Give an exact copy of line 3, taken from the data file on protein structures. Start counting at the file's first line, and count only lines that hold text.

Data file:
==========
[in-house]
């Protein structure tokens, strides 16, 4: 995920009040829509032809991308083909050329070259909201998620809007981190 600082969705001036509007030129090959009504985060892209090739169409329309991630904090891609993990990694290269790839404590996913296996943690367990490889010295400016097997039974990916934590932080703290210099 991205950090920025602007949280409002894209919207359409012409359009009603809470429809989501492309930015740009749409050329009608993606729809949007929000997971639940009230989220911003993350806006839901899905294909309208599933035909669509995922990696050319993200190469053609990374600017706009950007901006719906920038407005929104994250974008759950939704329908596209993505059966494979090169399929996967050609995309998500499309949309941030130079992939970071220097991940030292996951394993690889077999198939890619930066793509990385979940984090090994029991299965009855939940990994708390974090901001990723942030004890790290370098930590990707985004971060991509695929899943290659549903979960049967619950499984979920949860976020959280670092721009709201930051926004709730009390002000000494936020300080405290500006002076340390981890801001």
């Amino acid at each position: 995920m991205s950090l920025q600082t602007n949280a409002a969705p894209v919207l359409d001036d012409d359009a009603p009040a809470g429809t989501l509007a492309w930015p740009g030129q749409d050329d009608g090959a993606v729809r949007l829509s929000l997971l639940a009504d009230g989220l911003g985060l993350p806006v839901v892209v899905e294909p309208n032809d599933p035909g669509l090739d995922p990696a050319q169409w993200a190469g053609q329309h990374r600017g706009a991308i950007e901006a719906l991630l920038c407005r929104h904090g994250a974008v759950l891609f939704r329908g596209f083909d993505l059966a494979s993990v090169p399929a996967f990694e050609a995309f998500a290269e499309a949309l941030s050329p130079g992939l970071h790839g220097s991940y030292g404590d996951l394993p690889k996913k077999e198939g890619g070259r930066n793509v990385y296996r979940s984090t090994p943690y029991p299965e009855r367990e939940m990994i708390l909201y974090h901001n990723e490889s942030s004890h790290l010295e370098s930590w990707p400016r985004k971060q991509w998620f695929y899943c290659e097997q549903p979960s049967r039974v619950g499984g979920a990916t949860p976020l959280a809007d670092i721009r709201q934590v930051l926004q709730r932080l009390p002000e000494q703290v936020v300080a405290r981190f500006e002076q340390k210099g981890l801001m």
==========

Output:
């Amino acid at each position: 995920m991205s950090l920025q600082t602007n949280a409002a969705p894209v919207l359409d001036d012409d359009a009603p009040a809470g429809t989501l509007a492309w930015p740009g030129q749409d050329d009608g090959a993606v729809r949007l829509s929000l997971l639940a009504d009230g989220l911003g985060l993350p806006v839901v892209v899905e294909p309208n032809d599933p035909g669509l090739d995922p990696a050319q169409w993200a190469g053609q329309h990374r600017g706009a991308i950007e901006a719906l991630l920038c407005r929104h904090g994250a974008v759950l891609f939704r329908g596209f083909d993505l059966a494979s993990v090169p399929a996967f990694e050609a995309f998500a290269e499309a949309l941030s050329p130079g992939l970071h790839g220097s991940y030292g404590d996951l394993p690889k996913k077999e198939g890619g070259r930066n793509v990385y296996r979940s984090t090994p943690y029991p299965e009855r367990e939940m990994i708390l909201y974090h901001n990723e490889s942030s004890h790290l010295e370098s930590w990707p400016r985004k971060q991509w998620f695929y899943c290659e097997q549903p979960s049967r039974v619950g499984g979920a990916t949860p976020l959280a809007d670092i721009r709201q934590v930051l926004q709730r932080l009390p002000e000494q703290v936020v300080a405290r981190f500006e002076q340390k210099g981890l801001m």